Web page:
The band gave the audience a small reprieve, flaoting into the emotional “Gulf Stream,” which prompted a small hug-fest in the audience before Cinninger opened up all cylinders with a blistering solo that drew Waful to flash galactic radiance to match.  The break was short lived as they jumped into the any man rock star biographical “Got Your Milk (Right Here)” which they stretched out into another simmering bluesy rock based jam which gathered exhilarating energy before slowing back and navigating to the wild, untamed other side of “Bridgeless” for the first time in 2010.  Bayliss thanked the crowd, explaining it was the largest one they have had in the 12 years of playing within the Rocky Mountain state.  Celebrating perhaps the claim by national press that Denver is home to more medical marijuana dispensaries than there are Starbuck’s in the entire state, they opened up “Hangover,” featuring a falsetto Bayliss asking for one of the best remedies for any hangover.  The song funked into another bluesy jam before coming to a close.  Next came the opening vocal harmony of Halloween ‘09 debuted mash-up “Nemo’s Fat Bottomed Good Times” mixes a bit of Queen’s hit “Fat Bottomed Girls” with Led Zeppelin’s classic “Good Times, Bad Times” and original tune “Nemo,” to the thrill of the audience who sang along word for word, following each change perfectly to the credit of Umphrey’s amazing talents at making it all come together.  Upon the last crash of the mash-up, Joel took a breath and began back into the piano aria of the song that started the set, “Wizard Burial Ground.”  The dramatic gallop builds in intensity with Bayliss pounding out riffs before Myers crashes back in to rev the Umphrey’s engine back up to the speed of the opening riff, momentarily holding off for some slow Zeppelin-esque lines by Cinninger accented by some Metallica-esque drum crashes by Myers before giving Cinninger a place to unleash some venomous guitar, blasting into the final notes of the set.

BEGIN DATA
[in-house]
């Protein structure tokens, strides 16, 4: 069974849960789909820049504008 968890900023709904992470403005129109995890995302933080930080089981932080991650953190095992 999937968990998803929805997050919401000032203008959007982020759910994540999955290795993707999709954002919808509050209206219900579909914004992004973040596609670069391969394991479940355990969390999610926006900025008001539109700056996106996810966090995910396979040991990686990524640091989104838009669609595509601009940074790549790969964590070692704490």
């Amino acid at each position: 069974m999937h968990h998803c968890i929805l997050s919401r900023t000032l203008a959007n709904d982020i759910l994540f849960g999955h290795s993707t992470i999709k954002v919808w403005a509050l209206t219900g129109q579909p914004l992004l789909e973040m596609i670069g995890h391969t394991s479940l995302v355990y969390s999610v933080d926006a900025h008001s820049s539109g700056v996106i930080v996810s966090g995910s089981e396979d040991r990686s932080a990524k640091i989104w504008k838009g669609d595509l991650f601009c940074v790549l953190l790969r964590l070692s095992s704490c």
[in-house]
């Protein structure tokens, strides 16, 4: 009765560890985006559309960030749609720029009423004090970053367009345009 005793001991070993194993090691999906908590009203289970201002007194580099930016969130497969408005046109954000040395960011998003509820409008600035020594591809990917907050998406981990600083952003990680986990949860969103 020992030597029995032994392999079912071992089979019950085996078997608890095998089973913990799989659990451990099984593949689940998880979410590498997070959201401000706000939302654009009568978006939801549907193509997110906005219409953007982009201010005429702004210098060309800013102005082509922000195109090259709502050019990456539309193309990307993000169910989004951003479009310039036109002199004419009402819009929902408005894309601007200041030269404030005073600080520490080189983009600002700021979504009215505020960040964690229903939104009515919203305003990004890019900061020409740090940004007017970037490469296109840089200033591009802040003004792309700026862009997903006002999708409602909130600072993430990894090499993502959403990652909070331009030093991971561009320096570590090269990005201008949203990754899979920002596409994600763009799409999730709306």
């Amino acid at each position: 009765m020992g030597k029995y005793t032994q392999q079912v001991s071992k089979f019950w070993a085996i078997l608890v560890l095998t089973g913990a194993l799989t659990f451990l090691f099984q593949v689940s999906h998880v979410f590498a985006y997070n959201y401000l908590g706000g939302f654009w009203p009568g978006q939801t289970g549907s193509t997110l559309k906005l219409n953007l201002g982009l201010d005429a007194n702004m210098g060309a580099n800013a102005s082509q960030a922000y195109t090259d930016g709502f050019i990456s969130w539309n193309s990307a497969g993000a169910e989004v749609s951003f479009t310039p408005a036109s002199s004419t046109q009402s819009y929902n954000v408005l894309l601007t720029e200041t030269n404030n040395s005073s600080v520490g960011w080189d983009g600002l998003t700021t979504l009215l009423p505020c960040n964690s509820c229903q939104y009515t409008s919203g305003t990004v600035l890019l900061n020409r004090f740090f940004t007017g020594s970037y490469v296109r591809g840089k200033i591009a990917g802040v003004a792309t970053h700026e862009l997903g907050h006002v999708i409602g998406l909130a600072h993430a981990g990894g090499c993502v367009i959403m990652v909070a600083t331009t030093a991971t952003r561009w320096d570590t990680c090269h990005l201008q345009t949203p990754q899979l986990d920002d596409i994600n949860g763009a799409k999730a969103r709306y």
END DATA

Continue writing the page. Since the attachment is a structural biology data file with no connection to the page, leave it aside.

Before returning to the stage for the encore, a microphone was placed out in front of Ryan Stasik’s post.  It is only on extremely rare occasions that Stasik will ever talk, let alone sing into a stage mic, so there seemed to be possibility of a rare opportunity in our midsts.  A short, poignant “Partyin’ Peeps” ensued, leaving the audience still guessing about the purpose of the microphone.  Of course, it turned out that Cousin Eli and DJ Pumpernickel were in the house to lay down the raunchy Snoop Dogg hit “Ain’t No Fun.”  It seemed as if the song might be a message to the world from Umphrey’s that “it ain’t no fun if the homies can’t have none” of the Colorado music market.  There is no question that this show will be remembered by everyone in attendance the next time the Umphrey’s train rolls through D-town, and certainly no doubt that all will definitely be aboard.

Umphrey’s has break before an extensive Middle America tour.  Schedules and other information can be found at Umphreys.com.  And, stay tuned to Kindweb.com for a forthcoming review of the early festivities at the 4th StewArt event.

Set I: Turn & Dub > "Jimmy Stewart" > Turn & Dub, 1348 > "Jimmy Stewart" > Bridgeless > 1348, Anchor Drops > Tribute To The Spinal Shaft, FF, Baba O'Riley*

Set II: Wizard Burial Ground > Wappy Sprayberry > Miss Tinkles Overture, Gulf Stream, Got Your Milk (Right Here) > "Jimmy Stewart"** > Bridgeless, Hangover, Nemo's Fat Bottomed Good Times > Wizard Burial Ground

Encore: Partyin' Peeps, Ain't No Fun


* W/ Allie Kral
** Crosseyed and Painless tease's


Photos by: Brian Spady